Whatever the case, this does not bode well for T-Bills yields.
US Interest Rates have plunged
This is the US 2 year yield – from 5% a few weeks back to 4.35% this week:
The plunge is even more stark with the US 10 year yield – from 5.0% to 3.98% this week:
From a Technicals, supply-demand perspective
From a more micro perspective, what matters is the supply-demand dynamics.
Demand for T-Bills increased the previous auction to $13.3 billion (vs $13.0 billion)
In the latest T-Bills auction, demand for T-Bills increased slightly to $13.3 billion (vs $13.0 billion the previous auction).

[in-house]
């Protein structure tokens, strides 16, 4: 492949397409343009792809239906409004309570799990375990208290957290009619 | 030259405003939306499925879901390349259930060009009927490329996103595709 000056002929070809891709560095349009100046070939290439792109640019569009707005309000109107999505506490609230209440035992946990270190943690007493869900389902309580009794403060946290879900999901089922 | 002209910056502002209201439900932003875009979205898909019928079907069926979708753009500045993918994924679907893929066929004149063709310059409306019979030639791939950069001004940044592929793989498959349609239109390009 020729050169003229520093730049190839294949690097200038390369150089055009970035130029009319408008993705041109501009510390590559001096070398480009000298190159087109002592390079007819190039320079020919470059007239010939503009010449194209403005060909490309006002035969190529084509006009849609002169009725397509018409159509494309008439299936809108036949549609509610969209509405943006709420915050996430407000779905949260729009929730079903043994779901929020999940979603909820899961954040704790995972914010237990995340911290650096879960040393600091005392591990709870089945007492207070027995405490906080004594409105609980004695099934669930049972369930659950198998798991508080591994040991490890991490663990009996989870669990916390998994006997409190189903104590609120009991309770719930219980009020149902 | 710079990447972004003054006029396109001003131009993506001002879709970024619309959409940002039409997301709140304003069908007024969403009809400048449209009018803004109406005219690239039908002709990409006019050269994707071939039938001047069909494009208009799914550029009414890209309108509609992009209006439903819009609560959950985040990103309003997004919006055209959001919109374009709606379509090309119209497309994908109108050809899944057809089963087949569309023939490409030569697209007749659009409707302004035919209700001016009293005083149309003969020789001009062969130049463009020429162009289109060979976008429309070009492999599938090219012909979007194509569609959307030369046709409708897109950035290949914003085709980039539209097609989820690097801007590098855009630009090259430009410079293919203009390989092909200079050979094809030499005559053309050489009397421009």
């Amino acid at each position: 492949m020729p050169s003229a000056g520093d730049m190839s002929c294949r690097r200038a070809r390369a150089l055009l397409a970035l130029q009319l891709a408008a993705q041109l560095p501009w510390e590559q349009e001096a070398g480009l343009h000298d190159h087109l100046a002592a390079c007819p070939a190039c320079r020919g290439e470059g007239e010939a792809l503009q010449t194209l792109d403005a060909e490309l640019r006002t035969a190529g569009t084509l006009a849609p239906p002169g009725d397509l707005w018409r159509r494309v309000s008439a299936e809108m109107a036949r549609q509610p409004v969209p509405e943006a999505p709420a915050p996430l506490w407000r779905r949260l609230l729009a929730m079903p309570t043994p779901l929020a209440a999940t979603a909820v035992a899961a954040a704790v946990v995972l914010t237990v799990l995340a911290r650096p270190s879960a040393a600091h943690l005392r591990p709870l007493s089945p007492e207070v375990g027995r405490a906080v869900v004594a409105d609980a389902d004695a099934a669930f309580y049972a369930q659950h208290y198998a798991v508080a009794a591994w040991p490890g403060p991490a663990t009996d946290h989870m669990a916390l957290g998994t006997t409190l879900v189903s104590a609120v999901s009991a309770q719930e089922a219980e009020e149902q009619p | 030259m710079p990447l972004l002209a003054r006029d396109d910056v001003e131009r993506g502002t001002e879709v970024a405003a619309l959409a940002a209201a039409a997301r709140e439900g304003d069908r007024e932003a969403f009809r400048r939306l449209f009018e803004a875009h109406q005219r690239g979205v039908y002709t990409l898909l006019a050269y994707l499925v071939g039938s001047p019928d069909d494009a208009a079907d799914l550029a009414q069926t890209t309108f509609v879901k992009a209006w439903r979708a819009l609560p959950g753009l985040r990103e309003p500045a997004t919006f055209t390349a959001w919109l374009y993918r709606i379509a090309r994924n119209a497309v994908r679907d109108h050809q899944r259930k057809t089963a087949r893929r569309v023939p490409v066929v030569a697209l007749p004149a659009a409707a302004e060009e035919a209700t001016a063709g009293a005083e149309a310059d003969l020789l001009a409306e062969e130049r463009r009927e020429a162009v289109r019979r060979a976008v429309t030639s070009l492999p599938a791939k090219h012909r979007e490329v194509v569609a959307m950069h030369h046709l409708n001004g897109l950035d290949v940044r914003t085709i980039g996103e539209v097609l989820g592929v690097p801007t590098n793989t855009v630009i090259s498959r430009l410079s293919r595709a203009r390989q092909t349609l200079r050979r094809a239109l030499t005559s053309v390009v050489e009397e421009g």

This is not great – as it shows demand stabilising at record levels.
You can see how current levels of T-Bills demand is around the highest it has been in all of 2023:
This caused T-Bills yields to drop to 3.74% (vs 3.80% the previous auction)
This led to a drop in T-Bills yields to 3.74% (3.80% the previous auction).
What about T-Bills demand from 6 months ago?
Some of you have requested for a chart showing T-Bills demand from 6 months ago.
The thinking is that if T-Bills demand was very high 6 months ago, it stands to reason that a lot of that money would be maturing today – contributing to higher T-Bills demand.
I’m not entirely sure if I agree with that line of reasoning.
Because regardless of T-Bills demand, the T-Bills supply doesn’t change.
So if I didn’t get T-Bills 6 months ago, chances are I would have placed it into another instrument (unlikely to be 6 month duration), so the predictive ability of this data may not be high.